BUILD YOUR OWN DESTINY: WHAT YOU CAN DO NOW
If you are involved in writing, administering, or using information technology agreements in any way, congratulations. You are working in a time of transition and new possibilities. You have the opportunity to solve an interesting problem: how can software and other IT agreements be updated to reflect the new reality of workers no longer tethered exclusively to company-owned equipment?
The new solution you or others arrive at will probably have these elements:
- It will find a way to compensate software publishers fairly for the new ways their intellectual property is being used.
- It will inoculate companies against under-licensing risks incurred because their workers have so many device options at home and on the move.
- It will align software licenses to both actual and intended usage (considering the way the software is hosted on a server or virtualized server that may be in your data center or a cloud along with the end user license or access grant).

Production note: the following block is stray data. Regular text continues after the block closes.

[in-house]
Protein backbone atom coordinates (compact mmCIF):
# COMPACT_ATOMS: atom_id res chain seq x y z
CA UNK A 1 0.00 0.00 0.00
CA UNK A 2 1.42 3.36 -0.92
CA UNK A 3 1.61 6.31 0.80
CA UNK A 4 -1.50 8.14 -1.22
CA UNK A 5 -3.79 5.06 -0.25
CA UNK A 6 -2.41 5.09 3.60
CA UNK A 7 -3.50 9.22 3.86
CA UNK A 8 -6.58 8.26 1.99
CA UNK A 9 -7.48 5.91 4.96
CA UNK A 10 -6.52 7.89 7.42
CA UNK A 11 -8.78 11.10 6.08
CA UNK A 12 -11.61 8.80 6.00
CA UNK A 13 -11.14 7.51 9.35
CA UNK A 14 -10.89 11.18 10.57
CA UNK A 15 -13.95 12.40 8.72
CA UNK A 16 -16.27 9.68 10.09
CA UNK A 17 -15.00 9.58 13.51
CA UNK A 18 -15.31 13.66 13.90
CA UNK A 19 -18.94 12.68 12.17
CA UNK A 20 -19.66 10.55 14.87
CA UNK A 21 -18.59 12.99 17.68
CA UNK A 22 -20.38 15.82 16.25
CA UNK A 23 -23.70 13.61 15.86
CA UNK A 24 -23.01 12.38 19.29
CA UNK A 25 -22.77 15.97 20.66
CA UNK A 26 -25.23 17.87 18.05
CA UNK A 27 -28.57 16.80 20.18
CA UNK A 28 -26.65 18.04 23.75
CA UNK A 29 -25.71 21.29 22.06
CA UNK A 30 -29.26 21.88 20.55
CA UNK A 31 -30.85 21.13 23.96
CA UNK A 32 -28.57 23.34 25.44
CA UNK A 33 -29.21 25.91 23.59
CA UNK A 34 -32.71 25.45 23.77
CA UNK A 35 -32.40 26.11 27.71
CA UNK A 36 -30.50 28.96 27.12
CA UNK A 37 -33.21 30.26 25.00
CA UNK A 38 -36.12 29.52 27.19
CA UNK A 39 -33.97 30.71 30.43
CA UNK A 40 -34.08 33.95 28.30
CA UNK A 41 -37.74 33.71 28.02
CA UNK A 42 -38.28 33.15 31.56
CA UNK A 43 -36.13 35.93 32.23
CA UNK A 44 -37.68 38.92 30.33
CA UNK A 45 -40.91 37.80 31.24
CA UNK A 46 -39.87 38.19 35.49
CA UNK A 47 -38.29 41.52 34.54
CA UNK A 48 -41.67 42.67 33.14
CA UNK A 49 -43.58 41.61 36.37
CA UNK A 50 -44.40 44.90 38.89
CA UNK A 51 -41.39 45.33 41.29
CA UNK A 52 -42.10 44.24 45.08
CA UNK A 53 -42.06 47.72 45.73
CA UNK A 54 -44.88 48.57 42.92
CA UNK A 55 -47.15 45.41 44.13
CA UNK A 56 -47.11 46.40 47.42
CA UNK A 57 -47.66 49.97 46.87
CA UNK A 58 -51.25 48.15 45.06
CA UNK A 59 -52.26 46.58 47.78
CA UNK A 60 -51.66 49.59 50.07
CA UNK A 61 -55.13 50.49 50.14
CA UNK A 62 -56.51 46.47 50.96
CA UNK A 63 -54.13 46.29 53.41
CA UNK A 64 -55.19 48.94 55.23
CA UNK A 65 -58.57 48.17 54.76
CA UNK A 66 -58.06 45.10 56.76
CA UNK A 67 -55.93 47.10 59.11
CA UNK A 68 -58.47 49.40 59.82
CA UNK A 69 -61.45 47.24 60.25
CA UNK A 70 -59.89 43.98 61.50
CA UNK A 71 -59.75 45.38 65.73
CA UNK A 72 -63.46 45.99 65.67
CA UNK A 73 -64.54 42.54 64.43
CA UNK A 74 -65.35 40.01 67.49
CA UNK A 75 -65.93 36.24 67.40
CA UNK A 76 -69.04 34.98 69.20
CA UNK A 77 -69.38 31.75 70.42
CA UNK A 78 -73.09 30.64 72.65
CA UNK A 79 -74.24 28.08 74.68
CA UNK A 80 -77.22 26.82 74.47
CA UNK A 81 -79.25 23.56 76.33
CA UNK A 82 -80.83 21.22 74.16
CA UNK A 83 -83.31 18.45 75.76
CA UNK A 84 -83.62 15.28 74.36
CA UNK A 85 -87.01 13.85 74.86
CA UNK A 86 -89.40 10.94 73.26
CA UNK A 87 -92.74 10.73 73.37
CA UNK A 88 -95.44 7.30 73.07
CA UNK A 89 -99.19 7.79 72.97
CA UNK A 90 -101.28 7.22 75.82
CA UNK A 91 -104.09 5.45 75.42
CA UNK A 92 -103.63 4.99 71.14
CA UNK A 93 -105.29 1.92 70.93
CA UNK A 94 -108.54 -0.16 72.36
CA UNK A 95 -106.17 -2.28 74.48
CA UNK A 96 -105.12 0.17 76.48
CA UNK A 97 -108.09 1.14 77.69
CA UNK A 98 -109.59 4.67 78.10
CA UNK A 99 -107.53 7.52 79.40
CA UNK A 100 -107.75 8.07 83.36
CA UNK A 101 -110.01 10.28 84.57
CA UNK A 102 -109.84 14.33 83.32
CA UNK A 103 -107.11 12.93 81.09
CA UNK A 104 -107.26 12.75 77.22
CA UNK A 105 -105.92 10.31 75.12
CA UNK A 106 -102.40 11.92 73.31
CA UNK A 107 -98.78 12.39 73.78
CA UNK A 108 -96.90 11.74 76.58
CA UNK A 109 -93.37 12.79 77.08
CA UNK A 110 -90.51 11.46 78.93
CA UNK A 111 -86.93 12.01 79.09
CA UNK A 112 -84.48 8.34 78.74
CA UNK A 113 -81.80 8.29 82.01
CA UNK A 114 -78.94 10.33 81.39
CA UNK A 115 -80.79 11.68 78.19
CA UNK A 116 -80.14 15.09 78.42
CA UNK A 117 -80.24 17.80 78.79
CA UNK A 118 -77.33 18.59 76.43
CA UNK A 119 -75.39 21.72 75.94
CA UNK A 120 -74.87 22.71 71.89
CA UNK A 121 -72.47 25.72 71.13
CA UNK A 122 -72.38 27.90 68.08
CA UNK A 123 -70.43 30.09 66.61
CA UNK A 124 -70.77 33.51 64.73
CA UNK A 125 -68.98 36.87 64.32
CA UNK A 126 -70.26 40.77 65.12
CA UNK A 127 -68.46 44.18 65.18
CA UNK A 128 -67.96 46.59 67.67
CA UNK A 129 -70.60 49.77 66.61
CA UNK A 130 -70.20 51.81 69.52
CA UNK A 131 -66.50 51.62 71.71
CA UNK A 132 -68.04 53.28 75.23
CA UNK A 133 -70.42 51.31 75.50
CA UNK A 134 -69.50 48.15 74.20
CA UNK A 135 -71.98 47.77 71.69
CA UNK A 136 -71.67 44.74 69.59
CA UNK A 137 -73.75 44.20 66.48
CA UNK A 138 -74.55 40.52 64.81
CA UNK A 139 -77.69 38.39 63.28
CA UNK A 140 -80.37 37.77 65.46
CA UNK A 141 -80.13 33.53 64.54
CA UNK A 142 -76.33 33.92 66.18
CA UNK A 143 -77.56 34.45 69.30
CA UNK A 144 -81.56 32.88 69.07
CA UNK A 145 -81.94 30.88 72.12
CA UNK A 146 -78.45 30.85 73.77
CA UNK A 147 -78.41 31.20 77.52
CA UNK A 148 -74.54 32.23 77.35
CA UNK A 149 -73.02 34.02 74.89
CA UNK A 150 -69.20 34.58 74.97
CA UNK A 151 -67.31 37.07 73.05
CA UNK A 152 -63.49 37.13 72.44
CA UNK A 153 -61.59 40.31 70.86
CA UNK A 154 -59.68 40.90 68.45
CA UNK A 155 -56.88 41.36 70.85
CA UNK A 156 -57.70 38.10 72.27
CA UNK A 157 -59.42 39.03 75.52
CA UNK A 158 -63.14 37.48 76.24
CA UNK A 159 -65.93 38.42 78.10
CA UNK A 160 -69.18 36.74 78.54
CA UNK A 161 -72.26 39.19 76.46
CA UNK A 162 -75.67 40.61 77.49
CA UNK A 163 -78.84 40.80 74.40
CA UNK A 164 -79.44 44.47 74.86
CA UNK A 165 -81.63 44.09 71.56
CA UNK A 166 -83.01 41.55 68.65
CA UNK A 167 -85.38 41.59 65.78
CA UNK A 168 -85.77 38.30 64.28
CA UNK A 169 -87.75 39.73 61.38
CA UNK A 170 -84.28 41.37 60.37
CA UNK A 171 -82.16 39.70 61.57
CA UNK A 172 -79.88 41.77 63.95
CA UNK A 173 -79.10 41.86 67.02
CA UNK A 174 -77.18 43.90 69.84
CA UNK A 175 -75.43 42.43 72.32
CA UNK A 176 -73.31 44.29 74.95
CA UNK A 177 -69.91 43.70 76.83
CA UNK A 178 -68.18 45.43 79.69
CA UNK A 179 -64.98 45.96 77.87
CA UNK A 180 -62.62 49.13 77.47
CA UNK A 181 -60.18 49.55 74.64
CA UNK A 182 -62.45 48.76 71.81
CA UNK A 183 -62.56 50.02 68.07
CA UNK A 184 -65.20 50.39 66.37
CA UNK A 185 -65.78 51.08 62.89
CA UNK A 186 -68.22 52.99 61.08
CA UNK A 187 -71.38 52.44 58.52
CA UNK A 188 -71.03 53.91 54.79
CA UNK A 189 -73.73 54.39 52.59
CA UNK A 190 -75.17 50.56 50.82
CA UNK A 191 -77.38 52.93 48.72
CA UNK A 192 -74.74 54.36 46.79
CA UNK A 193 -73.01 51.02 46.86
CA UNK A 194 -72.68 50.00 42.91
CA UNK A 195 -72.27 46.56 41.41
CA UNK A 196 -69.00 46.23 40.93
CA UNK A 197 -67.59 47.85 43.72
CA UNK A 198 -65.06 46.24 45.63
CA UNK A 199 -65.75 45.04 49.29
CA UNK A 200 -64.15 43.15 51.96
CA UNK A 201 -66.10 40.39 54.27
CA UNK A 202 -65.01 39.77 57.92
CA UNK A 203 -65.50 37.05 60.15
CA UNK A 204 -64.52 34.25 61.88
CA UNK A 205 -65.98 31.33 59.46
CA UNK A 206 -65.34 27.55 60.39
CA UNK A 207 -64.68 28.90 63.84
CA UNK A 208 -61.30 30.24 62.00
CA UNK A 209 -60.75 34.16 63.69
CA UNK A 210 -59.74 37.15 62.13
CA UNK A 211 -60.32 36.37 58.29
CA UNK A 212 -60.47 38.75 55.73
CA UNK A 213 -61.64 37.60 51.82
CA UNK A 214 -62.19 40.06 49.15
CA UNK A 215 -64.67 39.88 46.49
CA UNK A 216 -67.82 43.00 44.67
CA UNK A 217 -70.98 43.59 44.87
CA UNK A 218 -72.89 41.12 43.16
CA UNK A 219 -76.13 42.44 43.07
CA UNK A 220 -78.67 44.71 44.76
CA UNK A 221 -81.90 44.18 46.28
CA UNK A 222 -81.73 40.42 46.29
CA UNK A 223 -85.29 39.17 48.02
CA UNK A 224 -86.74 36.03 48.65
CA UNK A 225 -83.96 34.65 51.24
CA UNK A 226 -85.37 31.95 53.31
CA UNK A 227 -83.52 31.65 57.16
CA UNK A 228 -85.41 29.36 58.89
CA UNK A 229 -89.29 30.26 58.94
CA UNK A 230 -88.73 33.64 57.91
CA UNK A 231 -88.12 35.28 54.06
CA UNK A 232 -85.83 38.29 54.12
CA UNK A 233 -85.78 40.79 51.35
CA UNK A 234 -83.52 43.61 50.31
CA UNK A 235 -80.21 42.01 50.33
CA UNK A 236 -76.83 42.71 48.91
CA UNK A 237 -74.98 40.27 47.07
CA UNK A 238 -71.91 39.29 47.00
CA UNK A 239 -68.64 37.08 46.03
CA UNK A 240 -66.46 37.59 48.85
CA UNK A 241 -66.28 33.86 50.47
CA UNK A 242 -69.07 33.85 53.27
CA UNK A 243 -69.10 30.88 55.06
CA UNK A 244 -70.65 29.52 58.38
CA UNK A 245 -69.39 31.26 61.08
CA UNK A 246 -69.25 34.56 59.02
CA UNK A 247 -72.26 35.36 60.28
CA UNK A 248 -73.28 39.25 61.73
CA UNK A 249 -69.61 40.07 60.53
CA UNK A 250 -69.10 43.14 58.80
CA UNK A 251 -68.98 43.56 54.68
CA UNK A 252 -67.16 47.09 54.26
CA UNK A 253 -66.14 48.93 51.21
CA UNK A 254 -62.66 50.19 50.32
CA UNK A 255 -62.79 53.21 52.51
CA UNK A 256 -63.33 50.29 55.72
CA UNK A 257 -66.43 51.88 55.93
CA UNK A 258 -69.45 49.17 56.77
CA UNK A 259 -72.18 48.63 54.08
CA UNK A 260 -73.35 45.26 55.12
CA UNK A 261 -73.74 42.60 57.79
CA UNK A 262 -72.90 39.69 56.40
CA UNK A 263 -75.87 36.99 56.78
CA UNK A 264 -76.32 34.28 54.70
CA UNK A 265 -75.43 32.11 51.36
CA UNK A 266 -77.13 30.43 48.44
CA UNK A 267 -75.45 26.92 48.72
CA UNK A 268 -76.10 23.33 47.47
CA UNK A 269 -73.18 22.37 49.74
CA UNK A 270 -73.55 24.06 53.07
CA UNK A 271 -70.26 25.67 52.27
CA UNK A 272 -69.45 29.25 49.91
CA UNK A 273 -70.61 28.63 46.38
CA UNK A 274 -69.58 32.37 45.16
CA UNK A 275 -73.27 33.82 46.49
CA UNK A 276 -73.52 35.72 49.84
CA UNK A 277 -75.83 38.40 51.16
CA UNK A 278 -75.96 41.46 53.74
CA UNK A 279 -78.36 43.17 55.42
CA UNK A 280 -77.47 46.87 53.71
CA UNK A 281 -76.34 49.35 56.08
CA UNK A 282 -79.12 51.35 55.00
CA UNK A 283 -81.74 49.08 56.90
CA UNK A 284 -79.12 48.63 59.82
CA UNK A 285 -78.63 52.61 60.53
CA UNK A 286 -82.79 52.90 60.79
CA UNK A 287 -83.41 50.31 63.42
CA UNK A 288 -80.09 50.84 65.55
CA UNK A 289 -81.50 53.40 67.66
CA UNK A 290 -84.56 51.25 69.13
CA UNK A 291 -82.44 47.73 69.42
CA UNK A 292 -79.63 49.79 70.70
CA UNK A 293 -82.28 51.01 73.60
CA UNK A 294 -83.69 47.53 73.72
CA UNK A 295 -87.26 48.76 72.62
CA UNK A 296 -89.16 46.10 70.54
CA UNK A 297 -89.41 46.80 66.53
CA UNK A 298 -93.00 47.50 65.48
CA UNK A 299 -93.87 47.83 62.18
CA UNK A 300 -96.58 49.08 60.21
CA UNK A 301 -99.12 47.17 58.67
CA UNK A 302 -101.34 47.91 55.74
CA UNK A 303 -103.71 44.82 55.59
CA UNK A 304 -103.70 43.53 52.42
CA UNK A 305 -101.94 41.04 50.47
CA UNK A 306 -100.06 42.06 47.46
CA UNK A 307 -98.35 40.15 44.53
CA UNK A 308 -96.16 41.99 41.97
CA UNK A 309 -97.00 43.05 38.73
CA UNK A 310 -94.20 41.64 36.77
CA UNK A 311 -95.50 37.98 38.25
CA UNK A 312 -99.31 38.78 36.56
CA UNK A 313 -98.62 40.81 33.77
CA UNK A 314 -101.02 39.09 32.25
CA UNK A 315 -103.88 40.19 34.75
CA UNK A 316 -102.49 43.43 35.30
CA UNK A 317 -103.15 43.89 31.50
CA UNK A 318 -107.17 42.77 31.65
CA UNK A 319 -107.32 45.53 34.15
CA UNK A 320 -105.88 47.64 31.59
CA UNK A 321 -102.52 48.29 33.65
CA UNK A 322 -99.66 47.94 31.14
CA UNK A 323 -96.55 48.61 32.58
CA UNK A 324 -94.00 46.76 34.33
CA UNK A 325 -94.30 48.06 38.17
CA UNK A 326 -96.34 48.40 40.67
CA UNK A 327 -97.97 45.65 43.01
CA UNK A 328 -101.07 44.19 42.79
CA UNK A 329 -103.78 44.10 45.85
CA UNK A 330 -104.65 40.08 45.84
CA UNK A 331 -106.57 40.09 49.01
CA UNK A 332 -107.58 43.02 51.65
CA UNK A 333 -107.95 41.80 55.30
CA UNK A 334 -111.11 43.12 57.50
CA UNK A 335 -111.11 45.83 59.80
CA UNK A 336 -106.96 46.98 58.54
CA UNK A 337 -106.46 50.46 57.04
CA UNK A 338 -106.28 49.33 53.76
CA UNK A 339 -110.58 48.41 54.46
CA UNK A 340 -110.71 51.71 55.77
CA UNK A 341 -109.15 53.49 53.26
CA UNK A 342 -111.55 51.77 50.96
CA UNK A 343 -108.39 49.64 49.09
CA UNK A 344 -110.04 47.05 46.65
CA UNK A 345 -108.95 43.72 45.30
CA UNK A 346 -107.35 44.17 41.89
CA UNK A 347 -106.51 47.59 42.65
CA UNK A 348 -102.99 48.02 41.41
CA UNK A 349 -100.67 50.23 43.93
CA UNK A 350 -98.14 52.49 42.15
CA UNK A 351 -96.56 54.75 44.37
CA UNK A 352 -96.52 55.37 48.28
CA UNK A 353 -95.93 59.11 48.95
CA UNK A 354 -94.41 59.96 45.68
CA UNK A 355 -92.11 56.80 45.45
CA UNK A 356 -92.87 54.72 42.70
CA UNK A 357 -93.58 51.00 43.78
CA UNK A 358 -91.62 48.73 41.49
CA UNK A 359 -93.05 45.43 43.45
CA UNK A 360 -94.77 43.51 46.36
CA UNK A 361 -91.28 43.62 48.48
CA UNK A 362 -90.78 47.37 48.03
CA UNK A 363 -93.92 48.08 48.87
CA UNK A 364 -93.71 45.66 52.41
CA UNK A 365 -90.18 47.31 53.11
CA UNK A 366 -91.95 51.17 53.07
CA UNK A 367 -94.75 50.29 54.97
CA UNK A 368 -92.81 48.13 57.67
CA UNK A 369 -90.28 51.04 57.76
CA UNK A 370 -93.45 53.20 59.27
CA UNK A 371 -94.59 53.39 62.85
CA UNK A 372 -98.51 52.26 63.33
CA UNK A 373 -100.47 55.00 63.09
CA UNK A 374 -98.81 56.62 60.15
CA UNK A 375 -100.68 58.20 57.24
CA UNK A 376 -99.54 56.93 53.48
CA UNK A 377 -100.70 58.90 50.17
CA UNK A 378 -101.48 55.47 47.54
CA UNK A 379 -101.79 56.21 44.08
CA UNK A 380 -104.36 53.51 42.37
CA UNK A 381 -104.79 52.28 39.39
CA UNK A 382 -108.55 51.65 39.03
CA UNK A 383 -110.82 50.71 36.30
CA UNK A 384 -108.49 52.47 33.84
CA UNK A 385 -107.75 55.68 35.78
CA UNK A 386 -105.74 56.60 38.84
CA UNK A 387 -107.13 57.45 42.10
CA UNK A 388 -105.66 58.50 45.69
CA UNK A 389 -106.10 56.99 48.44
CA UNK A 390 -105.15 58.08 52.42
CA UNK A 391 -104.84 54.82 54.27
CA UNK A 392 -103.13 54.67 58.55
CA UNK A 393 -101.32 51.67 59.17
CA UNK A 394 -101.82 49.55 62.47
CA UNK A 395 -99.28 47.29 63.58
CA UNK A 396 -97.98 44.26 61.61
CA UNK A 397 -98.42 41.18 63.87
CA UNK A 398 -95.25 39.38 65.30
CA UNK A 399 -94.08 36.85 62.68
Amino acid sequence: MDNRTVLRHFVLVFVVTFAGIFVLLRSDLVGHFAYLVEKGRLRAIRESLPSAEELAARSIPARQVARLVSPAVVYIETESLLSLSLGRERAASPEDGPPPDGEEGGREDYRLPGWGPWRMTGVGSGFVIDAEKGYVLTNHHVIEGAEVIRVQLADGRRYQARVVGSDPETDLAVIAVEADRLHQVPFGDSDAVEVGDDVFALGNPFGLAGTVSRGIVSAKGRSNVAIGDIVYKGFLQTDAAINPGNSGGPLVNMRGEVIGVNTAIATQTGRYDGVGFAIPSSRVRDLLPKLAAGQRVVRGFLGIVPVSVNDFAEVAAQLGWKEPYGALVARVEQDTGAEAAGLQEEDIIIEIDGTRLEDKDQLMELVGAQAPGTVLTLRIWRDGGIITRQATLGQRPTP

- It will make it easy for companies to develop revised policies on data security.
- It will be able to accommodate new technologies when they come along.
The first step? Dig out your existing software, maintenance, and other license agreements and read them carefully. As you do, be mindful of the fact that, even if your company has not instituted a BYOD policy, some people are probably already accessing company servers with non-company-owned devices. Pay attention to provisions in your existing agreements that restrict access from off-premise locations, or that define users or devices in a way contrary to the operational definition you would give it knowing what you know now, or that seem inappropriate to the technology world as we use it today.
After all, that's a powerful computer in your pocket, and it isn't going away.
This article originally appeared in Law Technology News.